15. jw:
    The most effective way of getting output from your computer to your TV isn't through a Roku box. Now, certain applications on a phone or tablet (Netflix, Chromecast) will let you cast the content to your Roku (actually, they launch the content on the Roku channel, but still allow you to control it via the device, as well as via your Roku remote). But there is no mirroring capability of your computer desktop to a Roku.

    So, how? Well, you can connect your computer to your TV. Now, if your desktop doesn't have a second video output, you can add one. Or, if it's a laptop, many have video outputs. Depending on the output, you can run a cable to your TV. If you need a VGA to composite adapter, or a DVI to composite adapter, you can get those at Amazon or on eBay or at Best Buy or other such places.

    After a bit of get this, get that, you're talking more money than you want to put into it. Heck, you can buy a brand new 32-inch TV for under $180 at Best Buy.

    I've also searched the Roku forums for ways to mirror. It really doesn't exist.

    One other possibility -- and I haven't tried it, so beware; I'm suggesting it as a possible solution, not a confirmed solution, though Chromecast support forums say it works -- is an HDMI to composite adapter ($20-$30) and a Chromecast ($35). Cast your Chrome browser tab to the Chromecast, which is connected to the TV via the adapter. I think it might work, but haven't tried it (don't have, or need, an HDMI to composite adapter). If it works, call up your little pirate Website and stream it to your Chromecast/composite.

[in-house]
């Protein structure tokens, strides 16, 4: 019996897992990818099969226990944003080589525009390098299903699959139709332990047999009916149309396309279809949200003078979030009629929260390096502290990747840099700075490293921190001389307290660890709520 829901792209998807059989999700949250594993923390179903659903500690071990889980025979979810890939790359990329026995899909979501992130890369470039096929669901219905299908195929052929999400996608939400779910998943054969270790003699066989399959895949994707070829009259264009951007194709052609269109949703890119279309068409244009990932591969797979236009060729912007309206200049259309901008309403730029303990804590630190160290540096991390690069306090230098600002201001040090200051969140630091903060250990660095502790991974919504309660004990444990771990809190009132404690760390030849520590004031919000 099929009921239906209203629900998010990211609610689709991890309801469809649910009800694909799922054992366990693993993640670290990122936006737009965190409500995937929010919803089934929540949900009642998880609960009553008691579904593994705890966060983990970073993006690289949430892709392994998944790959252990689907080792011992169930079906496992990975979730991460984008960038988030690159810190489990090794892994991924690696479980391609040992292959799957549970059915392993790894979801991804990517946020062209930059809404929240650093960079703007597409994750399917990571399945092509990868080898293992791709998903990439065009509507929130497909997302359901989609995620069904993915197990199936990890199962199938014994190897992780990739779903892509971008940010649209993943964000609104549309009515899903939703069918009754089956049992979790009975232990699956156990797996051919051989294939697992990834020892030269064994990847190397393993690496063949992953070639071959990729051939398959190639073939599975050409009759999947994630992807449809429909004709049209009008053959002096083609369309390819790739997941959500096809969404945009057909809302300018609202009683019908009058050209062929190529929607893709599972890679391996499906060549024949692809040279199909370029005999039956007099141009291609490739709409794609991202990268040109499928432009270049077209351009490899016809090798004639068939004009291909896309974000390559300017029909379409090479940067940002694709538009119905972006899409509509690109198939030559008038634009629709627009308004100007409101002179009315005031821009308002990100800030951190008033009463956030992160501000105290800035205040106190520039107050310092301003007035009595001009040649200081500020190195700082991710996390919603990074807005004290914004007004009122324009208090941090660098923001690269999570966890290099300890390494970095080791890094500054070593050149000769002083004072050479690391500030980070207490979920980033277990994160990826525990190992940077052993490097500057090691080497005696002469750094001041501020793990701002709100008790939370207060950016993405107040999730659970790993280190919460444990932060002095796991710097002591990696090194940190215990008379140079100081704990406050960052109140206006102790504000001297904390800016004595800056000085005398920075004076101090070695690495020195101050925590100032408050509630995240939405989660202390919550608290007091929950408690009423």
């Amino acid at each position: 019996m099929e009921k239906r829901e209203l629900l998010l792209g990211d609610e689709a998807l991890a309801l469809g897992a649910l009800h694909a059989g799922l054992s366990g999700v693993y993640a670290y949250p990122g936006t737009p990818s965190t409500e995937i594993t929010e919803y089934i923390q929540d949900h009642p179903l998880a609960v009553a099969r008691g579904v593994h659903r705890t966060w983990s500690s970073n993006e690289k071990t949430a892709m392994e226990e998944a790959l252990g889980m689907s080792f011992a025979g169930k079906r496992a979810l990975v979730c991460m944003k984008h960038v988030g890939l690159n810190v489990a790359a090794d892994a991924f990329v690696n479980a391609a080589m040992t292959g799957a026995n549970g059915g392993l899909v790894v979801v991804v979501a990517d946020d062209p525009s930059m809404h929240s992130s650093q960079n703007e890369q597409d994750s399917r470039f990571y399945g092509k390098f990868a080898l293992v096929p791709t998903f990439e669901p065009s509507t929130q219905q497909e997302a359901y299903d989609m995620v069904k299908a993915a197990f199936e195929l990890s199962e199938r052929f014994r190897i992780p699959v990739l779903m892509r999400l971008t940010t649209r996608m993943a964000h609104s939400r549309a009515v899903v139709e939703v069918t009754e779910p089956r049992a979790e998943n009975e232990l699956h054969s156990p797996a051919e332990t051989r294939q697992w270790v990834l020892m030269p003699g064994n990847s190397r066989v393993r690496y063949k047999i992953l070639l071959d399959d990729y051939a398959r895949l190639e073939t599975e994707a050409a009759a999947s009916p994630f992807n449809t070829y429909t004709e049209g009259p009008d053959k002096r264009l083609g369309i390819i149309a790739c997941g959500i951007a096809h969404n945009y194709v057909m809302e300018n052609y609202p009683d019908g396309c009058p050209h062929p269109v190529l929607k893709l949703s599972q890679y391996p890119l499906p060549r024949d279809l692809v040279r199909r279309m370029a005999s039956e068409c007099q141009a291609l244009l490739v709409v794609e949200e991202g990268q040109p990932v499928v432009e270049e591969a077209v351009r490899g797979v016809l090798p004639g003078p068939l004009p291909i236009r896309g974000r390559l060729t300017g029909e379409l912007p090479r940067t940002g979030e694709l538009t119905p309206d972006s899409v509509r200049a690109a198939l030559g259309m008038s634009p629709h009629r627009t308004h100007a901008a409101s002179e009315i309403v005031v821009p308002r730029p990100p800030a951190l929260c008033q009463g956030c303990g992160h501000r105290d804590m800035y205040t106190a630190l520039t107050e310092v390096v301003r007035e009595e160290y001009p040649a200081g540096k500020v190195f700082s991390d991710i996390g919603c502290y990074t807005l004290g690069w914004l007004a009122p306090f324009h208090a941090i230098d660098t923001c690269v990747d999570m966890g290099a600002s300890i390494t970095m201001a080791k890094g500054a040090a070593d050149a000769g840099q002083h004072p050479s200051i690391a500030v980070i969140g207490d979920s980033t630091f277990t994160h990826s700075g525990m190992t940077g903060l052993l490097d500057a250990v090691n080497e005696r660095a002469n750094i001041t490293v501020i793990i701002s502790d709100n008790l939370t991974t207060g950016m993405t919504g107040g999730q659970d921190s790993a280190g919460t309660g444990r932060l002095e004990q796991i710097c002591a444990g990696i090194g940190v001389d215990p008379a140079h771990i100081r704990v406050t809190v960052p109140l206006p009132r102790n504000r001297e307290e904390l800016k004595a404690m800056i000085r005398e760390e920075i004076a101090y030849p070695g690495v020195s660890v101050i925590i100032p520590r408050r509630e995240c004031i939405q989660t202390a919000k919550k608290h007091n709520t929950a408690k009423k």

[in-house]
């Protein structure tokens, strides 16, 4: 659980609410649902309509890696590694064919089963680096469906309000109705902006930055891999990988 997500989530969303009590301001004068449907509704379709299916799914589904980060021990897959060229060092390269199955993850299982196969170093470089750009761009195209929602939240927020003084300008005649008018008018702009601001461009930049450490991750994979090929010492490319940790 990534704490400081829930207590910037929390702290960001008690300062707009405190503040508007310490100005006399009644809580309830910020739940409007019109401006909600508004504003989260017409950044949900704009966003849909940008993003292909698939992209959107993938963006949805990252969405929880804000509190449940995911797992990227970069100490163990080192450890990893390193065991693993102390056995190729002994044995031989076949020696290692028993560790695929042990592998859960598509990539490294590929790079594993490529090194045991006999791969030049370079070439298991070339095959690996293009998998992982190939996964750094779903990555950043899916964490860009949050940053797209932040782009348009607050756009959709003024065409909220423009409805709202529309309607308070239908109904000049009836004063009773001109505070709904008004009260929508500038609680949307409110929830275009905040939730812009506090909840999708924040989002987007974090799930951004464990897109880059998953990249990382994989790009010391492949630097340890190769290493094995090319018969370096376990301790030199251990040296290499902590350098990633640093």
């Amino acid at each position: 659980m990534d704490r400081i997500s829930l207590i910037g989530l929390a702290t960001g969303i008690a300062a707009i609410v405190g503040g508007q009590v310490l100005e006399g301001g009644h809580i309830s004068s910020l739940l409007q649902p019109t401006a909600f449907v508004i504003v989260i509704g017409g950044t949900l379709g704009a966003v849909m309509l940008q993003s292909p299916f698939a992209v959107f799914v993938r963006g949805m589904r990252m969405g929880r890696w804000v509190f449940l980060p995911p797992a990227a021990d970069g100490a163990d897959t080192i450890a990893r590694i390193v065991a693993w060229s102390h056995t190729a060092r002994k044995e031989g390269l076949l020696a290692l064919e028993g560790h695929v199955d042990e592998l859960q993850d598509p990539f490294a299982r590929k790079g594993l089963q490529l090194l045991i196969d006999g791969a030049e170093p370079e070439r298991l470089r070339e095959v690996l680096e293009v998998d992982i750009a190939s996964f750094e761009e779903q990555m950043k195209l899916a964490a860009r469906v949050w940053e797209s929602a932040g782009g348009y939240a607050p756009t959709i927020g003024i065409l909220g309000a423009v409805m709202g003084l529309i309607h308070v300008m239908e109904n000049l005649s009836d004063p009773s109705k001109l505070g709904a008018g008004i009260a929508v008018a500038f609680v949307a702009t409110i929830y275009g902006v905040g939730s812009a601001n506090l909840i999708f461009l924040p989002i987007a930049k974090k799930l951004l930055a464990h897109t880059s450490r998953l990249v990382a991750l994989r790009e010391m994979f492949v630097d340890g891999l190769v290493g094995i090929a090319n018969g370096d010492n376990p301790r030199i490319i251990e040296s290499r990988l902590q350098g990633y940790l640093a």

16. Are you sure you guys are speaking English?

    Right now I get amazon and netflix to my TV through my WII. I don't need one of these amazon fire thingies, do I?

  17. Anonymiss:
    If you have a game toy system that gets the content, you don't need anything else. The only advantage might be the interface. But there ain't no interface worth spending that kinda money on.

    But, for folks that either don't have game systems (me!) or have systems that don't get the content you want, these boxes are cheaper.

  18. Thanks, Basil.

    If you ever wanna play Just Dance I'm all set up. :)

  19. @18 Anonymiss - do you have something more low-energy, like Just Sit On The Couch or something? :-D

  20. @19 Harvey: Nope. I think you and the other IMAO guys bought out all the copies of that one. :P

  21. @20 Anonymiss - Me & my La-Z-Boy are waiting for the sequel: Just Recline.

  22. @21 Can I borrow Just Sip and Sleep? I have a cold.

  23. @22 Anonymiss - Here, you can use my Just Have Some Chicken Soup...